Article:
Four hundred horsepower, 305 kph, 0 to 100 in 4.8 seconds, with a beastly look but close enough to the 308 (then the 328), the Ferrari 288 GTO took Maranello into the era of supercars, soon followed by Porsche and its 959. So many of us see the F40 as the holy grail of the ‘Prancing Horse’. For me, at the risk of drawing the wrath of some, I greatly prefer the 288 GTO which, in my meaning, does not usurp its 3 letters while maintaining an attractive style, to the contrary of its hier. So let’s go back and revisit the Ferrari 288 GTO.
In the early 80’s, Ferrari had moved away from sports racing and almost exclusively into Formula 1, further and further from this type of commercial production. In the eyes of Enzo Ferrari, the firm was lacking a car and a programme that was a more realistic commercial showcase than Formula 1. However a Group B programme in broad technical terms and with a variety of sports racing options would give the team in Maranello a good idea: to revive the Gran Turismo Omologato ‘GTO’ acronym.
The return of the GTO
To participate in Group B, Ferrari presented the first street version and then began the production line in 1984. Not until 1985 did the factory begin work on the ‘Evolutione’ model meant to take part in this category of racing competition. With 650 horsepower, a top speed of nearly 370 kph, the total of five prototypes manufactured were not sufficient to fulfil Ferrari’s commitment to Group B, quickly disappearing after a series of accidents (and after realising that the technical rules were perhaps too ‘broad’).
Because of this, the 288 GTO would never know any real official racing, as originally planned, but in the end it didn’t really matter; just having created it is seems already to be enough. The standard production 288 GTO model was sufficiently impressive. As stated, it offered breathtaking performance in general for the period and for Ferrari in particular, exceeding both symbolic barriers (that of 400 horsepower and that of 300 kph).
Two turbos for the GTO
To achieve this type of performance, Ferrari engineers chose a simple solution: the turbocharger. This was not a first for Ferrari. In 1982, the brand introduced the turbocharged version of the 208 GTB / GTS for the Italian home market, where excise taxes penalised shamelessly at the time any automobiles with engines of displacement capacity of over 2 litres. But for the 288 GTO, given the price of the beast, it was mainly about adding power, regardless of Italian State taxes, without reducing the displacement: the 4 valves per cylinder, 2,855 cc V8, arranged longitudinally in center rear position (a slightly smaller displacement than the original V8 to satisfy the Group B rules).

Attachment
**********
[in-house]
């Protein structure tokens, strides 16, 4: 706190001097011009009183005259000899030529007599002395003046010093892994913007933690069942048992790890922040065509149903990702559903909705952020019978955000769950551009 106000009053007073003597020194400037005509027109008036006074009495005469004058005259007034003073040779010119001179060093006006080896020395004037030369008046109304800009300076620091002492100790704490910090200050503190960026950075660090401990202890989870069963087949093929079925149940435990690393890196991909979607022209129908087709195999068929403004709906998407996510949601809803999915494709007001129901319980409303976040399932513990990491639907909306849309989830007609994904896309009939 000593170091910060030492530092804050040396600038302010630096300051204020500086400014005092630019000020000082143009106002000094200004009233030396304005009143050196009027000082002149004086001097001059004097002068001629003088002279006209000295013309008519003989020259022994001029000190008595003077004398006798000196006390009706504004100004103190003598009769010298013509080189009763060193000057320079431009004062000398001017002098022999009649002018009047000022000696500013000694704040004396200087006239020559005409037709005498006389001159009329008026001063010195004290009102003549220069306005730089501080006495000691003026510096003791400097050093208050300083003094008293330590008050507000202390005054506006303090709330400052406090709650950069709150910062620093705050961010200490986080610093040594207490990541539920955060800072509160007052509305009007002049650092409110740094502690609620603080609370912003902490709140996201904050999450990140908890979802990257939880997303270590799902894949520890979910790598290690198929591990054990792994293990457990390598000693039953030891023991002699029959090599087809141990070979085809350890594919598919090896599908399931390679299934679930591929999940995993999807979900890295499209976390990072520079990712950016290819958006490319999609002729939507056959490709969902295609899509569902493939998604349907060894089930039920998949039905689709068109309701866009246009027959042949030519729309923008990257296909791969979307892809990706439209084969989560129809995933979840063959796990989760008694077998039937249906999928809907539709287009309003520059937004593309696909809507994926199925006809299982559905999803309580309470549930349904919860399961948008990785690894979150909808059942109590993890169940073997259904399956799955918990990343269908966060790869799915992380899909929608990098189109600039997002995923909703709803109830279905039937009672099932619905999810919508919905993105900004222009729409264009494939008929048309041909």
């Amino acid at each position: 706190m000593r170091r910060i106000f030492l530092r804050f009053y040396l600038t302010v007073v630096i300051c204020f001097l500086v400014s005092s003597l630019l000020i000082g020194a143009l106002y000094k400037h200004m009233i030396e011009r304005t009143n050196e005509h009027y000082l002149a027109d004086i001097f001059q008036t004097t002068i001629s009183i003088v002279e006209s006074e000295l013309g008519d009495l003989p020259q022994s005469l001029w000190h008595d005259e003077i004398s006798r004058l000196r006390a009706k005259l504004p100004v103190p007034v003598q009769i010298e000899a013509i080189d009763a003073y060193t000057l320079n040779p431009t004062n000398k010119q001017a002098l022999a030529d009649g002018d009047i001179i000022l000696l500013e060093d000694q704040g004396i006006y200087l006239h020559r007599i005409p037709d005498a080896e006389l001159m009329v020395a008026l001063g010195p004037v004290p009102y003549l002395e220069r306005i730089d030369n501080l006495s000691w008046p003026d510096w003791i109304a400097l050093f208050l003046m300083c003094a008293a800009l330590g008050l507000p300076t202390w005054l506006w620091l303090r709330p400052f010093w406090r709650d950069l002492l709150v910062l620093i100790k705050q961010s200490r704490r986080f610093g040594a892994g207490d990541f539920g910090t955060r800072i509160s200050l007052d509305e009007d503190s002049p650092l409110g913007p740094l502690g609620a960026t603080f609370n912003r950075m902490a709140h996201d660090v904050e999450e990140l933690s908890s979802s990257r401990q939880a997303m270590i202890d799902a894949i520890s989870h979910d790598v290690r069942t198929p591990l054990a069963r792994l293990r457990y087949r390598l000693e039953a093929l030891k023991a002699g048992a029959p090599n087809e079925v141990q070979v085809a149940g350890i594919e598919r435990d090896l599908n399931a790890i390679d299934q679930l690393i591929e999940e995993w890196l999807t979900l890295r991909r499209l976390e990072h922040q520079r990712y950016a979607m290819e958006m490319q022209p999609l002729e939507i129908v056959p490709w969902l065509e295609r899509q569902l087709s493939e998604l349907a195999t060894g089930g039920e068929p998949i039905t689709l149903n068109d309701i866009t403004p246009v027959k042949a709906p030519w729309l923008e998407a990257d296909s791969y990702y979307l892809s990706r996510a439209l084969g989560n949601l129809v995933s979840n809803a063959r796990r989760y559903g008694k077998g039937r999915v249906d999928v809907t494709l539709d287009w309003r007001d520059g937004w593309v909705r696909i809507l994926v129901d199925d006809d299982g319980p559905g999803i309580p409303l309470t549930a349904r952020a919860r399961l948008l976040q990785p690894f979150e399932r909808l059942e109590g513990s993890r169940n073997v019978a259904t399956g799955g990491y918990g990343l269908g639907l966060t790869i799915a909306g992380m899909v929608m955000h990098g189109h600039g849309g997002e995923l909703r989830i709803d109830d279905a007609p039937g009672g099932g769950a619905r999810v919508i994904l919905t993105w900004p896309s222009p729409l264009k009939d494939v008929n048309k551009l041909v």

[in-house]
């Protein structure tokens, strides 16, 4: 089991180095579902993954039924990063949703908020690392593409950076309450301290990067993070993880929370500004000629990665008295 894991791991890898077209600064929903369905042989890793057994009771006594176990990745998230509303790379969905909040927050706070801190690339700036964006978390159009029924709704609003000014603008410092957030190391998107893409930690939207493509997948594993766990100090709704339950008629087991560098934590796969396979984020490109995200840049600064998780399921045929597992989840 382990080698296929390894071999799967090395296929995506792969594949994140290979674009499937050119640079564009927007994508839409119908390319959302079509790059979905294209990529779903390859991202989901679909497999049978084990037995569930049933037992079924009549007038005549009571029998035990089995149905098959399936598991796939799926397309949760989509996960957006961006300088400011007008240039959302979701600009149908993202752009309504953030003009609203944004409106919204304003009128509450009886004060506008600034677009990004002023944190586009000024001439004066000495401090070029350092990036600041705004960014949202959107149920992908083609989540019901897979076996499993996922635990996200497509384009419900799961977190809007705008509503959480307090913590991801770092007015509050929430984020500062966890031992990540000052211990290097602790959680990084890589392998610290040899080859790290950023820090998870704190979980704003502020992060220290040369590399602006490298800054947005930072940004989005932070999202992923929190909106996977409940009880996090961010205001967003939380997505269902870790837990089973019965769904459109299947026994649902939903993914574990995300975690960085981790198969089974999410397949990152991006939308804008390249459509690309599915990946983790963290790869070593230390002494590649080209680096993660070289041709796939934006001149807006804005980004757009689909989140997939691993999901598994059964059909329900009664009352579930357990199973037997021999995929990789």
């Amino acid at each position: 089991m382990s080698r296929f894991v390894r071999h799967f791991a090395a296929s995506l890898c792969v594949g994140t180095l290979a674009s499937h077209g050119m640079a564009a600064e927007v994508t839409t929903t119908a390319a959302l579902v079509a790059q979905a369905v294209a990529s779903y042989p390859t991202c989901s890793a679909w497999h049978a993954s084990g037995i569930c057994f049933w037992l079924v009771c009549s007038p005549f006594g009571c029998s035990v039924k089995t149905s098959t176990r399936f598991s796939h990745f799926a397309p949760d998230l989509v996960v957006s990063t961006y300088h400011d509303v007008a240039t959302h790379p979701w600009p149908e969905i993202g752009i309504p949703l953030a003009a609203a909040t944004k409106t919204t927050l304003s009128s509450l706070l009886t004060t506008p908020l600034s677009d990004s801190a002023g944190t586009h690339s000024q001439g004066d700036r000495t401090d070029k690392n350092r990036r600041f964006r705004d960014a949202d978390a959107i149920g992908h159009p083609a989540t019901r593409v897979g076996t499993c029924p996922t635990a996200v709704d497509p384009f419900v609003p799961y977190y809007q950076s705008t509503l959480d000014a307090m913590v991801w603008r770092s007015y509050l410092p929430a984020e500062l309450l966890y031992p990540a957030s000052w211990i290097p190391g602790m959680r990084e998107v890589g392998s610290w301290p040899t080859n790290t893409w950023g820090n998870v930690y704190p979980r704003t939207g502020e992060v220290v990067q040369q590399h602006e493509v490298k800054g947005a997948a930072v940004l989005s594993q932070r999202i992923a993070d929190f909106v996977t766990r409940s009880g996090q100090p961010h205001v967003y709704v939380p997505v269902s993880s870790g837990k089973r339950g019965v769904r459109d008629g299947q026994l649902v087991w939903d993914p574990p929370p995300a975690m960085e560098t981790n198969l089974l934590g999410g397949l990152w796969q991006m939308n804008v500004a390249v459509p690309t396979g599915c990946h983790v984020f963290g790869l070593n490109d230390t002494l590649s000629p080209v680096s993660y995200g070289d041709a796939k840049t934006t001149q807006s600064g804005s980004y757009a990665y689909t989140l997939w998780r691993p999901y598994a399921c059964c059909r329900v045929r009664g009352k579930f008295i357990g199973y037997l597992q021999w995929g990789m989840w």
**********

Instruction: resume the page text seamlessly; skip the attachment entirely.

Boosted by its two IHI turbos, the V8 attained the coveted and famous 400 horsepower. The Pininfarina signed body, extrapolated from the 308 (and the very close 328 that would be released in 1985), was widened, with a more massive front spoiler including four driving lights at the far sides of the grille, while three small slanted air vents reminiscent of the 250 GTO appeared behind the rear wheels to cool the brakes. Just a little bit can suffice to transform and add a big extra touch to any automobile.
308 muscular look
Although the silhouette seems relatively close to the 308, the wheelbase was lengthened by 110 mm, and the track widened to accommodate bigger Goodyears, while the position of the gearbox in the extension of the engine lowered the center of gravity; larger yet lighter thanks to the use of carbon fibre and Kevlar for the chassis and part of the bodywork, weighing in at only 1,160 kg, giving a total power-to-weight ratio of the very first order. The interior stripped of creature comforts required deeper pockets in order to acquire the non standard options: radio, air conditioning and power windows. In addition, the rear-engine mounted gearbox took the place of the normally useful boot! In other words, this car was not made for going on holiday.
A production run of at least 200 units was required to achieve FIA homologation. Before even the start of production, more than 200 orders were reached so Enzo Ferrari agreed to extend the production target. In total, 272 copies (including the five ‘Evoluzione’) were produced. The 288 GTO Evoluzione, chassis number 70.205, served as the prototype for the future F40 and is now kept at the Enzo Ferrari Museum in Maranello.
More rare than her offspring the F40, the 288 GTO seems less emblematic for collectors (at least for now) yet prices for the 288 GTO have been rising as if the F40 was too familiar, and may soon be inaccessible for 99% of us. But we have the right to dream and then, at worse, do like I did: pick up the Majorette version bought back in the day with the 7 francs that I extorted from my father for washing his Peugeot 305 (this is how a passion is born).